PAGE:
'What fascinated me always was Alyque's ability to think in the vernacular despite his South Bombay and genteel upbringing,' notes Sandeep Goyal.
'Lalitaji or Hamara Bajaj were obviously not birthed in the hallowed environs of the Bombay Gymkhana.'
Some years ago when the Advertising Club of Mumbai conferred the 'Advertising Man of the Century' award on Alyque Padamsee, there was not even a murmur of dissent. In fact, there was overwhelming unanimity on his choice for the honour.
I was there at the awards function. Padamsee was praised, loved, hugged, kissed, venerated and deified, much like I had never seen done before to anyone in Indian advertising.
It was not just touching, it was overwhelming.
Alyque, was, and will always remain, the tallest man in Indian advertising. Padma Shri Alyque Padamsee, RIP.
Ad-man, theatre personality, delightful raconteur: Alyque donned many hats during his lifetime. His theatre productions Evita, Jesus Christ Superstar and Tuglaq were all wildly successful, setting new benchmarks for English theatre in India.
Padamsee also played the memorable role of Muhammad Ali Jinnah in Richard Attenborough's Oscar winner Gandhi.
But it is Alyque Padamsee, sometimes also called the 'Brand Father of Indian Advertising' -- the advertising genius, the maestro of brand success -- that will remain Alyque's longest lasting legacy.
Padamsee created Lalitaji for Surf, Cherry Charlie for Cherry Blossom Shoe Polish, the MRF Muscle Man, the Liril girl in the waterfall, the Kamasutra couple, Hamara Bajaj, the TV detective Karamchand, the Fair & Handsome brand ... over a hundred brands benefitted from Alyque's astute understanding of consumer insights, and gained his indelible stamp on their advertising, making it memorable and impactful.
So how was Alyque different?
He was first and foremost a showman at heart. And that is the trait that differentiated him from his peers in Indian advertising.
His ad campaigns, much like his theatrical performances, had a strong element of characterisation: Strong, memorable characters that got deeply etched into the minds of consumers.
Lalitaji or the Liril girl: Each of them epitomised the brand they represented. In fact, to the consumer Lalitaji and the Liril girl were soul of the brand; the physical product was only a manifestation of that image already created by Alyque and his Lintas team.
Add to that Padamsee's story-telling skill.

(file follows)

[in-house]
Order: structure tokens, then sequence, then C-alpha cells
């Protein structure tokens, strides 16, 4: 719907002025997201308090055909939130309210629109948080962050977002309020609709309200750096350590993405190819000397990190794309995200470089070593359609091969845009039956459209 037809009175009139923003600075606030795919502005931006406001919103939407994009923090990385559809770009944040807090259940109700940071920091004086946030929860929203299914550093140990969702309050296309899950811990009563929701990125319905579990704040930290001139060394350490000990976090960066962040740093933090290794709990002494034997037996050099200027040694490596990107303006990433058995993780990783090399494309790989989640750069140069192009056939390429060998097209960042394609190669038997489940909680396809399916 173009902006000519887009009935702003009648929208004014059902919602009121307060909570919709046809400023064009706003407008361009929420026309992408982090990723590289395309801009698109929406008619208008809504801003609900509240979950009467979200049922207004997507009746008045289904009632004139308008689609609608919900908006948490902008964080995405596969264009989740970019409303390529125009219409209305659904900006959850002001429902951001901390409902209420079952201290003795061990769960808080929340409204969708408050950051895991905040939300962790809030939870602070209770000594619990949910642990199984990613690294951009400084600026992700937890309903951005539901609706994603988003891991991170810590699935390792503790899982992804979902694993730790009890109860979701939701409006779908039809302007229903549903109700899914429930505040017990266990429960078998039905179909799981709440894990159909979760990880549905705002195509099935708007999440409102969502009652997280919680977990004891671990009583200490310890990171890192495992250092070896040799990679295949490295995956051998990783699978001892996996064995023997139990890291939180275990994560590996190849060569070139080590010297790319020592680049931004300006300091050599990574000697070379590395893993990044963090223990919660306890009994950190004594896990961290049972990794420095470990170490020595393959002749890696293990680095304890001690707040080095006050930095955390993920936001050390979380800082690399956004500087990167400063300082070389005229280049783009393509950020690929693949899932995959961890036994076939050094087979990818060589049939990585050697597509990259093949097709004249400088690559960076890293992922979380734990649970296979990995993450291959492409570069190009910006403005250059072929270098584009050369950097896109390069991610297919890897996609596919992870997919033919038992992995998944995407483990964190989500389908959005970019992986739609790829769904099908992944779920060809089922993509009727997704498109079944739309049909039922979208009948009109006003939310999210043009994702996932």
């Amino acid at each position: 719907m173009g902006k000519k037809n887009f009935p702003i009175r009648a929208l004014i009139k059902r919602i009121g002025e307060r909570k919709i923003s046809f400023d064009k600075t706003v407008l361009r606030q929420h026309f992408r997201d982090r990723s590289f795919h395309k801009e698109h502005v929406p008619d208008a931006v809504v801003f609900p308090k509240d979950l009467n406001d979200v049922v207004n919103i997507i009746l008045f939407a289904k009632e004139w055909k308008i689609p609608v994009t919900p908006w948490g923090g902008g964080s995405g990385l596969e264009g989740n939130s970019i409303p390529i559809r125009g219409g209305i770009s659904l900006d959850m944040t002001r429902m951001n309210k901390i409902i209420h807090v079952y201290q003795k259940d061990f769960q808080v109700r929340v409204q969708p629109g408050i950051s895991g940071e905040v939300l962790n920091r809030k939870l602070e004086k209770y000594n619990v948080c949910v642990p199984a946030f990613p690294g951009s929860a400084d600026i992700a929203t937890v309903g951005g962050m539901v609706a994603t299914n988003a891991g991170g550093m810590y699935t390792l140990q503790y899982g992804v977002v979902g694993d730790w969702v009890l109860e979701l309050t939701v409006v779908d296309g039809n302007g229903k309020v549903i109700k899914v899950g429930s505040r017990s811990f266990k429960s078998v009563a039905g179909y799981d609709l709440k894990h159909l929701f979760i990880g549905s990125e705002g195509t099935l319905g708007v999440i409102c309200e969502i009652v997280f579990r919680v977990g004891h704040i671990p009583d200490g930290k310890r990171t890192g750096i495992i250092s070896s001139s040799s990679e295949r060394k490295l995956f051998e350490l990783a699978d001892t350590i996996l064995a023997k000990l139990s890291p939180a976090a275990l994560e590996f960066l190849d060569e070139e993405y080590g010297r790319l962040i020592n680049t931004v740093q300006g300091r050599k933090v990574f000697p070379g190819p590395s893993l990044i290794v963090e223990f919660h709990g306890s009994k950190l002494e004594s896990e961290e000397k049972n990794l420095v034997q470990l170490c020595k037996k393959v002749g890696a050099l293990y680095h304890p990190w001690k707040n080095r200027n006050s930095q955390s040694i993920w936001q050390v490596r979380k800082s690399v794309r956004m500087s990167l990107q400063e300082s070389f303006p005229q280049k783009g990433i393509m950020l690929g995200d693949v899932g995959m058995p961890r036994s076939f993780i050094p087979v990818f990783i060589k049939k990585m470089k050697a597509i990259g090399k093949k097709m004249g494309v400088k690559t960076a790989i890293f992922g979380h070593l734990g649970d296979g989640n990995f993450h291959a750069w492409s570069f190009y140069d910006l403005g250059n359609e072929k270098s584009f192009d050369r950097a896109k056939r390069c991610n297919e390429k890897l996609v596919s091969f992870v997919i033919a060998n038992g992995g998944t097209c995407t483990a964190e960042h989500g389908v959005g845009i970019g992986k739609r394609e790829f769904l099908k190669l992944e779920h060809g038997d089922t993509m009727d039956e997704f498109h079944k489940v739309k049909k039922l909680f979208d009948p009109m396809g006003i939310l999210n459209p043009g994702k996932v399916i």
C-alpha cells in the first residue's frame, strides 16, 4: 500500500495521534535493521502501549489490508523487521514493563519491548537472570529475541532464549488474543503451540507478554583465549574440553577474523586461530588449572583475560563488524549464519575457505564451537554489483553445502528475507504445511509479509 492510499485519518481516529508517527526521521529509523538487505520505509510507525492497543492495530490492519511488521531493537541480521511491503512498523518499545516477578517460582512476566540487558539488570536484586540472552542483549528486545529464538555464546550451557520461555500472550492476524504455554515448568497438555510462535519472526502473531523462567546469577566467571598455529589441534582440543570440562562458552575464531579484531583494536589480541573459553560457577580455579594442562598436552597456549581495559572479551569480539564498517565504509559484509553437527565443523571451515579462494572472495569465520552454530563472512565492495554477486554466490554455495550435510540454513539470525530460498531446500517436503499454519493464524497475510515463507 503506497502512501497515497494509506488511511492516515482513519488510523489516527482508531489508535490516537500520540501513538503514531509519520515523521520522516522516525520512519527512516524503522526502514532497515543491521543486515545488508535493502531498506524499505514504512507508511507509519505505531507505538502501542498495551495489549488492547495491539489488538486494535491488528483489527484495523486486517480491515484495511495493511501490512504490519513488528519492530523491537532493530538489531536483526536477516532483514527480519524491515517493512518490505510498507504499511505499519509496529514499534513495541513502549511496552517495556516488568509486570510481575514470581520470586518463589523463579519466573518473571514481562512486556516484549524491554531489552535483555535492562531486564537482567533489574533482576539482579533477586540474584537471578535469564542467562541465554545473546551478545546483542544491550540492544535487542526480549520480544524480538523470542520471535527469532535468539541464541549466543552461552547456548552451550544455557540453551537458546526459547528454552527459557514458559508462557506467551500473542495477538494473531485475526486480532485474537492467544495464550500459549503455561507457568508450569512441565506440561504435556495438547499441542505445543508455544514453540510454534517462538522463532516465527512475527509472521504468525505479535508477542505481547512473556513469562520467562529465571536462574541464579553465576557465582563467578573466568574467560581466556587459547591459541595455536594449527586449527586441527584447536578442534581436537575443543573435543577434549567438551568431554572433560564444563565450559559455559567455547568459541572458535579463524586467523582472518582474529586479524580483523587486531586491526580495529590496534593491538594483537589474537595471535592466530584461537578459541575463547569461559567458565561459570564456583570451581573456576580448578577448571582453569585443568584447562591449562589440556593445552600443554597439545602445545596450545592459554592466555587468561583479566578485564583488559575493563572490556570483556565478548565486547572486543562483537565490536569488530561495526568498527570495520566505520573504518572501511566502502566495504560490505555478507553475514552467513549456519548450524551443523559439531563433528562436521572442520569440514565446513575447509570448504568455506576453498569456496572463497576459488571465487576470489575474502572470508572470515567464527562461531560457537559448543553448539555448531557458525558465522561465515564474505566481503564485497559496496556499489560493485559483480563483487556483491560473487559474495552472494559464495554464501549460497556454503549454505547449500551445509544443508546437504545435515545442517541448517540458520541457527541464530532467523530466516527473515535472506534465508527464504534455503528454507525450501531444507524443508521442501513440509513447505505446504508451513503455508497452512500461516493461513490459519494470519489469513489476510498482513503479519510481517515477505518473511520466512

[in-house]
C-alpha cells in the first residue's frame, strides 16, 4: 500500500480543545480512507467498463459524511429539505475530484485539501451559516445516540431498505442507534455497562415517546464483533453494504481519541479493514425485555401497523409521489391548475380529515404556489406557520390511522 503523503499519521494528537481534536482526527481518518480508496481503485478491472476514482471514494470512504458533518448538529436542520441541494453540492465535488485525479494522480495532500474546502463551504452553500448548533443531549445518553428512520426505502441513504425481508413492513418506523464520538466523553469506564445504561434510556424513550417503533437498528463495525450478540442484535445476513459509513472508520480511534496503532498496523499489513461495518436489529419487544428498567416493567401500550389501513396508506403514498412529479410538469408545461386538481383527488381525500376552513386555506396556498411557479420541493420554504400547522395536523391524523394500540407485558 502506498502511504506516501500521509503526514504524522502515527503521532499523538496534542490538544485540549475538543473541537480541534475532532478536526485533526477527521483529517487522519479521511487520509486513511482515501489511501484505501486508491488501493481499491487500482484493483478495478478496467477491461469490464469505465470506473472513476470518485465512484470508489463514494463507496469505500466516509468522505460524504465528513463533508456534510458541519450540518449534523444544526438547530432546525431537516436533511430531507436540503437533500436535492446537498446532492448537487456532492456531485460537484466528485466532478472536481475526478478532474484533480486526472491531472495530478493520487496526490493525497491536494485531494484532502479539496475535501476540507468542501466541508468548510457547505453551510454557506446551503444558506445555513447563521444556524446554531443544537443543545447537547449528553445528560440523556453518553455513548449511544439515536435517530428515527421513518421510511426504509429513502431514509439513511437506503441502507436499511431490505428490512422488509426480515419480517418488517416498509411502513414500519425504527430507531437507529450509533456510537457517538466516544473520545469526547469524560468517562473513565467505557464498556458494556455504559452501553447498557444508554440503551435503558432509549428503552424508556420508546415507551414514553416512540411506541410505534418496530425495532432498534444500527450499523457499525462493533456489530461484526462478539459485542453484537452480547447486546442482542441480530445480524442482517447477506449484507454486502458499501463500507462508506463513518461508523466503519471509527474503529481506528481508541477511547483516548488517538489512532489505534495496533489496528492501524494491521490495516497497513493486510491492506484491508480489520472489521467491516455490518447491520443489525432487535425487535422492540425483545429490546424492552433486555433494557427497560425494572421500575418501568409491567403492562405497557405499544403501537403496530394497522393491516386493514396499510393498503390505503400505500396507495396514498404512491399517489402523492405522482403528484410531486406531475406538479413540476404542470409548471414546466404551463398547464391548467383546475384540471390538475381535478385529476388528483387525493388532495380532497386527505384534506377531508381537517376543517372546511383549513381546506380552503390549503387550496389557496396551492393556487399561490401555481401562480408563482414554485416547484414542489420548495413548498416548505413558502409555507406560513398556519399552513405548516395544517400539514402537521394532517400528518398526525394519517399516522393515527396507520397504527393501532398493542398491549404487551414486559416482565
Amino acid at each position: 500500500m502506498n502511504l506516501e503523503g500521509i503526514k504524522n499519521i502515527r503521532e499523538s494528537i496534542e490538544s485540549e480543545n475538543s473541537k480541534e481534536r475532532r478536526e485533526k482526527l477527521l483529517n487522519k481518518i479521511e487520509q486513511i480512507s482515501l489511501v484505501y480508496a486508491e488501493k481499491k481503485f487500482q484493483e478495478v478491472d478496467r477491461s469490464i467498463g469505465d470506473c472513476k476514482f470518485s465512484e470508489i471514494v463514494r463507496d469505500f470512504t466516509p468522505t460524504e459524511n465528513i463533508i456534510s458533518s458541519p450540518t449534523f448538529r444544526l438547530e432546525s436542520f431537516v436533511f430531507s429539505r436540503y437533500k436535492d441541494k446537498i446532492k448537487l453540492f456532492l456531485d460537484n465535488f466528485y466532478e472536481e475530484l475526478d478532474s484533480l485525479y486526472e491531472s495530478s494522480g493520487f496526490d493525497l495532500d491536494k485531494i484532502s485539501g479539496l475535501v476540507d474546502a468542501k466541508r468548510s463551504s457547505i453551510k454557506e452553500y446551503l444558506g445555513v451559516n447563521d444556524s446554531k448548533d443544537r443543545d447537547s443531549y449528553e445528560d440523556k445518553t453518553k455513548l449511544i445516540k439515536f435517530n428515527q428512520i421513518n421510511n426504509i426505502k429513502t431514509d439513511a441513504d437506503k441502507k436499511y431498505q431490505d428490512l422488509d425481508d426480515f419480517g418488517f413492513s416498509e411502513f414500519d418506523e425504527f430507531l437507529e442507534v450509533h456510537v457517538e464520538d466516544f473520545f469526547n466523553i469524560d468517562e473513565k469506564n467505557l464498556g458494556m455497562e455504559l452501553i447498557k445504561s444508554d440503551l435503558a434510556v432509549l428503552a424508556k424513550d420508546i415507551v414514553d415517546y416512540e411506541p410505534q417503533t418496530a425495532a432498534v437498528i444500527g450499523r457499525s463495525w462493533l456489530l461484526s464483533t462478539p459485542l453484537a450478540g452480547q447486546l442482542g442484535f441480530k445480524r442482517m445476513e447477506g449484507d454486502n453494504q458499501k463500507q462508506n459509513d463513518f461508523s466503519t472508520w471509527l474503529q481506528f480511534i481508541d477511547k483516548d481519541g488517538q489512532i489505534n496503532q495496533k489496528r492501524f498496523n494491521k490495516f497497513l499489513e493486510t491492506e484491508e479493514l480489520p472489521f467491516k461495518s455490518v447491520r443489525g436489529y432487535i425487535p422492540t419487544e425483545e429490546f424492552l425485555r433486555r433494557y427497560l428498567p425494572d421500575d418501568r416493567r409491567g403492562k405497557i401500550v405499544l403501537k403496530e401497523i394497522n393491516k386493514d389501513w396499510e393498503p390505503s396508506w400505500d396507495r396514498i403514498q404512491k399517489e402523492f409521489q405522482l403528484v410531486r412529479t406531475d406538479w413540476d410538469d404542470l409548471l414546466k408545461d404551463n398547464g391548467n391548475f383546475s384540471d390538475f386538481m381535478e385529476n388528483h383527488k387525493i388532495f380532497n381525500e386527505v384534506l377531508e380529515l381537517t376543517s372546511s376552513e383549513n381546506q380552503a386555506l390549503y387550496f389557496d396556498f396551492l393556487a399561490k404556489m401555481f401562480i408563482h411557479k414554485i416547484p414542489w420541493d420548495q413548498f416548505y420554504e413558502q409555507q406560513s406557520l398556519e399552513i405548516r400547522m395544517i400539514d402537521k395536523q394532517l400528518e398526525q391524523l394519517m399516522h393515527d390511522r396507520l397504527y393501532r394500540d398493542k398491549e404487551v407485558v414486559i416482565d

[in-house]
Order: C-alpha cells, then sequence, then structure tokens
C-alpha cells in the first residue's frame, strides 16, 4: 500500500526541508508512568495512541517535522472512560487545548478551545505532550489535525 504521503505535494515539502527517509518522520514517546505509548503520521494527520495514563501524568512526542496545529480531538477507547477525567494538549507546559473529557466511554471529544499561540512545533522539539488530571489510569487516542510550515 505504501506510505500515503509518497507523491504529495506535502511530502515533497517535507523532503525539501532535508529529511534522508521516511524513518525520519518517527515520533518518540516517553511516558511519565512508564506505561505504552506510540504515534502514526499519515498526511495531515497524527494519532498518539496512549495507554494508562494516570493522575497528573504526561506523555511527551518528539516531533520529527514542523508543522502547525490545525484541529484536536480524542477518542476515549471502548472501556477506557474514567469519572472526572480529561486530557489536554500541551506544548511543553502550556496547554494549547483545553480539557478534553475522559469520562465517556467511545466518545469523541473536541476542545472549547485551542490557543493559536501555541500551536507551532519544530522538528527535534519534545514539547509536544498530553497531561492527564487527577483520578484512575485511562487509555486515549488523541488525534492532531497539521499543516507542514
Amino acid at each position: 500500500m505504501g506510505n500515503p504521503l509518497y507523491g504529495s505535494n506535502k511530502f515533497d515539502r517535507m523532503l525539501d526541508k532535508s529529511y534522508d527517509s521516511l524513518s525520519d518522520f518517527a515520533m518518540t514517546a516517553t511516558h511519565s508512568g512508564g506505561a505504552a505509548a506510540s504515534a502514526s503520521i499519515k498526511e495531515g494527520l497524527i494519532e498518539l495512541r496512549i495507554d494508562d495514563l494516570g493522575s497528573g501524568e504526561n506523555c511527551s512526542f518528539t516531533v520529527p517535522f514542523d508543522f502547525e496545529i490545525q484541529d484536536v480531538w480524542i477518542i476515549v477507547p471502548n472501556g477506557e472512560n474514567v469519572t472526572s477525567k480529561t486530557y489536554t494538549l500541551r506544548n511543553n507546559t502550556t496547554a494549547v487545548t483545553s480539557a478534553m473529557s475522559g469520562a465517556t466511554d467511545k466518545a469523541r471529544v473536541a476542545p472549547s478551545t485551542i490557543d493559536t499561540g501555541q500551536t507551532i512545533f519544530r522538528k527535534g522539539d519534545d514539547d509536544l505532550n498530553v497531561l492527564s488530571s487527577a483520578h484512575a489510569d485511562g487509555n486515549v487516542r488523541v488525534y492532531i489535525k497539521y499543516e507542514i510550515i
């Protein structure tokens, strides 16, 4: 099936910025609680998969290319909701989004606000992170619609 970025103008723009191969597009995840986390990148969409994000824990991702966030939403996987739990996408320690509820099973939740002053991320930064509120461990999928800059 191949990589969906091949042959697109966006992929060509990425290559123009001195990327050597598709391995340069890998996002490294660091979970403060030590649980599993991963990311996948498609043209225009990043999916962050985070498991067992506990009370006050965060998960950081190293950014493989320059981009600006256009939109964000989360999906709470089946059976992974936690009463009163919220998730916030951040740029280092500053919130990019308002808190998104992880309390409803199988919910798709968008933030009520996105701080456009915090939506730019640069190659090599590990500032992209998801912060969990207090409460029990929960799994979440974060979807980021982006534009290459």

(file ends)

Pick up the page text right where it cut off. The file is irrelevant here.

Lalitaji was not just a character. She was a narrative in herself. Each dialogue of hers was remembered, in fact repeated by customers. Lalitaji, like her creator, was not just a brand spokesperson, she was a cult. So was Hamara Bajaj.
The sensual Liril girl was again a Padamsee masterpiece. The waterfall, the music, the half-nude-half-drenched girl, the sheer ecstasy and enjoyment of the shower elevated a soap to a soap opera in 30 seconds!
The lesser talked about dimension of Padamsee is his intense competitiveness as an ad-man. It was in the late 1980s, would have been 1988 or 1989, that Alyque as the CEO of Lintas started to race HTA (now JWT) for the top spot in Indian advertising.
I was then still a young rookie in the business. But I can still recall the day he proclaimed Lintas as No 1 on billings in India.
There were many long faces at HTA. There was debate, there was denial. That debate remained kind of open for many years till HTA surged ahead and back to its No 1 position. But Alyque Padamsee had by then proved his point.
What fascinated me always was Alyque's ability to think in the vernacular despite his South Bombay and genteel upbringing.
Lalitaji or Karamchand or Hamara Bajaj or the need for a Fair & Lovely like product were obviously not birthed in the hallowed environs of the Bombay Gymkhana. They were the output of a mind that observed, absorbed, analysed, reinterpreted and created new thoughts, new personas, new breakthroughs.
I never had the good fortune of working with Alyque at Lintas. It will always remain a regret. But over the years, I got to know him decently well one-on-one.
He wrote me a really nice message after I signed my JV with Dentsu many years ago, wishing me a great innings as an advertising-entrepreneur saying the advertising profession needed 'more spirit'.
My last interaction with him was a warm hug post one of Rael Padamsee's shows; we said we would meet for lunch and discuss content-in-digital.
Alas! That lunch never happened.
Alyque Padamsee belonged to another generation, another era. An era when clients loved and respected their agencies for what agency folks did best: Create great advertising, build great brands.
Padamsee was the doyen of that generation. Unparalleled in his genius. Unmatched in his prowess.
Alyque Padamsee, RIP.
Sandeep Goyal is former president, Rediffusion and ex-chairman, Dentsu India.